Victor Garber, too, deserves many accolades for his portrayal of Jack Bristow, Sidney's father. At a glance, Jack appears to be the strategic, unemotional, calculating tactician. Yet, beneath the veneer lies a tortured father struggling to hold his fragile family together in a world determined to pull them apart. His love for Sidney is undeniable. Yet his circumstances compel him to silence. Only an actor as talented as Victor could rise up to the challenge of embodying the complex subtleties of Jack Bristow. The same is true of Ron Rifkin who plays Arvin Sloane, a man who is mostly evil, and yet has just a shred of humanity buried deep within the chasm of his blackened soul. And who could forget Lena Olin, who played Sidney's mother. Her performances with Victor Garber were absolutely electrifying. Even the guest stars are a veritable list of who's who in the Hollywood community. In two seasons audiences have been blessed by performances from Quentin Terrentino, Terry O Quinn, and Faye Dunaway. The show just wouldn't be the same without such a superb cast. Yet excellence does not stop there, it permeates every aspect of the show.
Unlike most television shows, the production of Alias rivals that of many feature films. Common are the incredible chase sequences, helicopter raids, and pulse pounding martial arts duals. Everything is always kept fresh. For example, many fight choreographies take into account Sidney's surroundings so that she may use objects around her to defeat her enemies. You will just have to see it to believe it.
Part II: The DVD Set
The season two DVD comes in a slightly nicer package than Season 1. The graphics designs on the cover and inside shows more sophistication and maturity. Like its predecessor, season 2 comes with all 22 episodes in anamorphic wide screen, with Dolby Digital Surround. The video transfer is crisp and clear, like season 1.
Where the Season 2 DVD set excels is with the extras. First, this DVD set comes with four episodes with commentary. The episodes are:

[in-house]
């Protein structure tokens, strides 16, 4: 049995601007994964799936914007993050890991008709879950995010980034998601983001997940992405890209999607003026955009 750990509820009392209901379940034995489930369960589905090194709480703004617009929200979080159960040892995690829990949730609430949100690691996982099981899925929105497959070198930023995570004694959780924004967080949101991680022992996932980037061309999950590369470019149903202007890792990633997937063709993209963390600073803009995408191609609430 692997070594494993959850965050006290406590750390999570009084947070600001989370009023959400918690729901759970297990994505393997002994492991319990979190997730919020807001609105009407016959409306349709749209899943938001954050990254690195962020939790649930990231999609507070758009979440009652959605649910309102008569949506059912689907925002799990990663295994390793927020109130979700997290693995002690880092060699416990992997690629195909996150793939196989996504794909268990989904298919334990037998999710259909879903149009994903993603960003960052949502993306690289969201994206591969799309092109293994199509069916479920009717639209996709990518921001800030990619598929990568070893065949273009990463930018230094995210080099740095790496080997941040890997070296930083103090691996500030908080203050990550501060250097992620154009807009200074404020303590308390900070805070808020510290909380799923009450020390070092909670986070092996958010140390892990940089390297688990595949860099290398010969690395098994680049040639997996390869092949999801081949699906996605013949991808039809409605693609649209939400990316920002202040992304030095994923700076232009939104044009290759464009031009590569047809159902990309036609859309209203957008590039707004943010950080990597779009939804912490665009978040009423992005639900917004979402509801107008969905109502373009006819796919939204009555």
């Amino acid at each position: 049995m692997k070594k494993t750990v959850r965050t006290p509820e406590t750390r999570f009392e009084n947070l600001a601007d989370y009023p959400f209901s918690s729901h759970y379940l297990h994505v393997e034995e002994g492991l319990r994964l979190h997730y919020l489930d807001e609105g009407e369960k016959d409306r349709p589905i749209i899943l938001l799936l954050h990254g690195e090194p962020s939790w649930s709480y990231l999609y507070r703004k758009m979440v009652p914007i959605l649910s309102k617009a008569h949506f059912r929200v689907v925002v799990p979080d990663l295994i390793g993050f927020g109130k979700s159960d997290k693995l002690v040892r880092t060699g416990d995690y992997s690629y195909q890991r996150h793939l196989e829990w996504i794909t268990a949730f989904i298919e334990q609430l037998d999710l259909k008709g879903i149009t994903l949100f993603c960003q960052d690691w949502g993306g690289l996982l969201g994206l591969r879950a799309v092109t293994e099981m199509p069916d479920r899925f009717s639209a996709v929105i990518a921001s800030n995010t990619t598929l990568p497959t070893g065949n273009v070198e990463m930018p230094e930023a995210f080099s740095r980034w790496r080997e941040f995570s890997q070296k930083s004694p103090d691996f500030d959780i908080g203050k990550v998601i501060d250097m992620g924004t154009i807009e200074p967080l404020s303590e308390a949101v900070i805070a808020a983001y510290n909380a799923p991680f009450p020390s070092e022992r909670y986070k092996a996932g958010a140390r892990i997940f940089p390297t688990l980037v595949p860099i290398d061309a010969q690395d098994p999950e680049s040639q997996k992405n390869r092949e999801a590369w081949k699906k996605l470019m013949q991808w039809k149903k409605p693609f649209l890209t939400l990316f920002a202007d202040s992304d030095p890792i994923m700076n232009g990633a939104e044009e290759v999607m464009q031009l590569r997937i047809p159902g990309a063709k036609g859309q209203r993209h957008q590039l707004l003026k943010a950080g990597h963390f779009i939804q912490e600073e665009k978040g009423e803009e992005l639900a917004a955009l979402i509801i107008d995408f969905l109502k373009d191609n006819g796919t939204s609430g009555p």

Phase One, with commentary by JJ Abrams, Jennifer Garner, Greg Grunsberg, Michael Vartan, Victor Garber.
A Dark Turn, with commentary by Ken Olin, and a few others .
Second Double (episode 21) with commentary by Carl Llumbly, Ron Rifkin, Kevin Weissman, and a few I may have missed.
The Telling (episode 22) with commentary by JJ Abrams, among others.
Of the 4 commentary episodes, Second Double was the funniest one. The Telling was perhaps the most informative, because JJ spoke a lot about where he was going with the episode.
Additionally, Commentary for Phase One included a blooper sequence for the fight between Sidney and one of the security guards on the air plane. Commentary for the telling included an alternative scene for Sidney's reaction to her being missing for two years.
Documentary on "The Telling" was very extensive, covering everything through post production and music composition. You get an inside look at the major stunts such as Lena Olin jumping off the building and the fight sequence between Sidney and evil Francie. At 45 minutes, it's very good and worth watching.
The Look of Alias segment delves into the costume design and make up for Sidney's countless distinctive looks.
Included are also 7 deleted scenes, some of which interesting, others just so so.
The blooper reel was much improved from Season 1. Season 1 was a bit short. This one was 5 minutes, two minutes longer than season 1. It also included far funnier moments, in my opinion.
There are also four radio interviews with the cast of Alias (Jen, Victor, JJ and Eric).
There are of course some other extras, but they are not really worth mentioning. All in all, this was an excellent package, and well worth your money.
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48 of 54 people found the following review helpful
5.0 out of 5 stars A great show., September 27, 2003
Season two started out normally enough. Syndey Bristow is a double agent for the CIA working to take down SD-6, an organization she joined believing that they were part of the CIA but in fact was pure evil.
Jennifer Garner as Sydney makes you believe in the set-up. Victor Garber, used better here than in the first season, is terrific as Sydney's fellow double agent dad. The addition of Lena Olin as Sydney's long thought dead mother was a stroke of pure genius. The scenes between Garber and Olin are electric.
Things went along very well for about half the season, then everything changed. In one episode, the entire writer's bible for the series had to be re-written. It's surprising they even kept the series title. Just as the shock value of that wore off, they did it again in the season finale with a couple lines at the end.